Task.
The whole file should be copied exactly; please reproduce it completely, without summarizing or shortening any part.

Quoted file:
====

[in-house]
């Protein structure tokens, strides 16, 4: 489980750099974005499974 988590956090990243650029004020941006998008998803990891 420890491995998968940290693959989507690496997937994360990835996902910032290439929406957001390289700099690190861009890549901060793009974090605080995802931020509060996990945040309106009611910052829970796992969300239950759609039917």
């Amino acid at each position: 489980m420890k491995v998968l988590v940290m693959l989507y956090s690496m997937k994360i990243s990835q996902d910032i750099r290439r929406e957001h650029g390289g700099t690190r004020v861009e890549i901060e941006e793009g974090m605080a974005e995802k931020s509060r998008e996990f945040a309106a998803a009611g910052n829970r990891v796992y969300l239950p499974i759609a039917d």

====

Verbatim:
[in-house]
């Protein structure tokens, strides 16, 4: 489980750099974005499974 988590956090990243650029004020941006998008998803990891 420890491995998968940290693959989507690496997937994360990835996902910032290439929406957001390289700099690190861009890549901060793009974090605080995802931020509060996990945040309106009611910052829970796992969300239950759609039917």
């Amino acid at each position: 489980m420890k491995v998968l988590v940290m693959l989507y956090s690496m997937k994360i990243s990835q996902d910032i750099r290439r929406e957001h650029g390289g700099t690190r004020v861009e890549i901060e941006e793009g974090m605080a974005e995802k931020s509060r998008e996990f945040a309106a998803a009611g910052n829970r990891v796992y969300l239950p499974i759609a039917d």